VAL D’ISERE – When race organizers learned that Lindsey Vonn would prefer a cow – like the one she claimed after her 2005 victory – to the wheel of cheese they planned to offer the winner of today’s downhill, they had to act fast just in case Vonn did as well. After claiming her 61st career victory and fourth in downhill at the French resort, Vonn was thrilled to learn that she would receive a rather special prize.
“It’s an amazing day. I’m extremely happy, and I also get a cow!” exclaimed an elated Vonn. “I’m so happy. That was like the best surprise ever. I get a little calf. I’m going to name it Winne.”
The victory did not come without significant challenge from the rest of the field and the OK course itself. Austrian Elisabeth Goergl held the lead after starting 13th all the way through Vonn’s start. Although Vonn posted green lights over Goergl through every split, she dropped low on the line after getting bounced through the terrain and needed to pull out some magic to hold on. Crossing the finish with a .19-second lead over Goergl required a smart recovery on the lower part of the course that could only be pulled off by a veteran.
“I was a little bit nervous today too,” Vonn admitted. “I kind of got to the start a little bit late, my goggles had a huge ding in the lens – I was trying to swap them out – I just was frazzled this morning. But when I got in the starting gate I calmed down. I knew that I was going to have a lot more speed today, so I tried to just hang with it and ski aggressively over the rolls and I think I skied pretty well besides the mistake in the middle. But I think I still carried my speed decently.”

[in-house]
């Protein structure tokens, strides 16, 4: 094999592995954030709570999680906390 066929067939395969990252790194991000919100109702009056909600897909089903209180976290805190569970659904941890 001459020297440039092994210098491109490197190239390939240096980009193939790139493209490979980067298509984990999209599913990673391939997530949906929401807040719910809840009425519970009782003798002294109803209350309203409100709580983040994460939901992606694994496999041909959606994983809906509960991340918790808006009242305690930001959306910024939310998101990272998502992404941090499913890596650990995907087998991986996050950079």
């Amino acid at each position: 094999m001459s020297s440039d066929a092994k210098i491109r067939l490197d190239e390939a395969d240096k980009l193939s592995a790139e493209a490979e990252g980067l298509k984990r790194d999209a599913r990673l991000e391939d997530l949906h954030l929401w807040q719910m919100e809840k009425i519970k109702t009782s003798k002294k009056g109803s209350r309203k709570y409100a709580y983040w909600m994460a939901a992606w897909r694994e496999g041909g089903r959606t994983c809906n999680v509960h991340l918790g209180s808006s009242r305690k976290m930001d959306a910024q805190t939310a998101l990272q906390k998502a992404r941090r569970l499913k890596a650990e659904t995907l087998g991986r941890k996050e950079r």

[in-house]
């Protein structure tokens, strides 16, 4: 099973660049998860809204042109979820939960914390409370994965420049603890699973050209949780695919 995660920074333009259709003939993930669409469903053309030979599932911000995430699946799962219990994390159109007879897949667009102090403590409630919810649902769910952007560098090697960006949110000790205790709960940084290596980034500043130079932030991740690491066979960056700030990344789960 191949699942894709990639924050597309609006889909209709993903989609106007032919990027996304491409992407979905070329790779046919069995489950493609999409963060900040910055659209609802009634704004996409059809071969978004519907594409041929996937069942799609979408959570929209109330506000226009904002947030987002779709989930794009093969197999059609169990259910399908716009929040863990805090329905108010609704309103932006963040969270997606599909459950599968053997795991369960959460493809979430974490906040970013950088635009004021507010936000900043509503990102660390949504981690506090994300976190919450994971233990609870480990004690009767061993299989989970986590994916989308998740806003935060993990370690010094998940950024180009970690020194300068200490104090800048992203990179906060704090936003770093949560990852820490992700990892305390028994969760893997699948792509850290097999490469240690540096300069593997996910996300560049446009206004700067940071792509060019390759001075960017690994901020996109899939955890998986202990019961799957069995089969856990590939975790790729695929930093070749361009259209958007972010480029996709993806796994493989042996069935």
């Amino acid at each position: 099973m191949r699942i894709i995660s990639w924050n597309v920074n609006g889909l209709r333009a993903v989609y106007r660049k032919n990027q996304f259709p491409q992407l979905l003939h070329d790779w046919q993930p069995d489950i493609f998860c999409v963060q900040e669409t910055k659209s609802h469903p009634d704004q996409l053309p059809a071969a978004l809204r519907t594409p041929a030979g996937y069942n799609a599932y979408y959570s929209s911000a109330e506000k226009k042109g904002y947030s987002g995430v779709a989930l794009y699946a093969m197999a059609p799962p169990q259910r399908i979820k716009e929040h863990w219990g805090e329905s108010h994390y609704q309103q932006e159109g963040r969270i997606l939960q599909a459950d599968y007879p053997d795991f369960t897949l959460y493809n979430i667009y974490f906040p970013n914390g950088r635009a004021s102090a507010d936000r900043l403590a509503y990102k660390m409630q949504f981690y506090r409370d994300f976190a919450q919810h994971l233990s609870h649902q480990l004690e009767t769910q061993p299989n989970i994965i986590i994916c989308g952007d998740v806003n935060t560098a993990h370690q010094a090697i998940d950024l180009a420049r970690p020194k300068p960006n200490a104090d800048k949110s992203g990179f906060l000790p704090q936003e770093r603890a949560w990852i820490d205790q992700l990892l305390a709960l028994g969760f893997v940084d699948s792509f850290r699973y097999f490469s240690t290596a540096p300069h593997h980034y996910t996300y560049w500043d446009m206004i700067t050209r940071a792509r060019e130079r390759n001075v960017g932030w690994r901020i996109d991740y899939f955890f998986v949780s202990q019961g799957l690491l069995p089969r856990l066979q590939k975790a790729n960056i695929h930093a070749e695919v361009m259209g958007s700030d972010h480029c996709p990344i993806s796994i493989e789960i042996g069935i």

For Goergl, merely winding up on the podium was a welcomed result for both her and the Austrian press which has been critical of its skiers’ performances so far this season, though more so on the men’s side. The last time she finished on a World Cup podium was in last year’s final downhill in Lenzerheide, Switzerland.
“It’s always good to have a podium for me and for our nation’s ski team,” said Goergl. “I’m happy that I had a good run. I put everything on the skis I wanted to do and intended to do and it worked out fine.”
In order to claim the podium result, Goergl made the risky decision to change the canting on her boots between Friday’s training run and Saturday’s race because she was searching for a more positive feeling out of her setup.
“I changed (canting) a little bit on my ski boots because I didn’t feel comfortable yesterday. … I felt it at the second gate, there is something wrong. But then you can’t change anything, you have to just find your way down. But I knew what I (had) to do and it worked out good,” said a satisfied Goergl.
Lara Gut was also a face full of smiles in the finish area as she stood poised to grab third after most of the major challengers had crossed the line. The 5-foot 3-inch tall Swiss star tried to cut off as much of her line as possible and stay tight in her tuck during her run, and her efforts looked as if they would pay off with a podium. But a late charge by Viktoria Rebensburg from bib 27 drew interest from the crowd as even Vonn’s result was called into question. After the German crossed the line, the board showed a tie for second place with Goergl, effectively bumping Gut into fourth at .39 seconds out.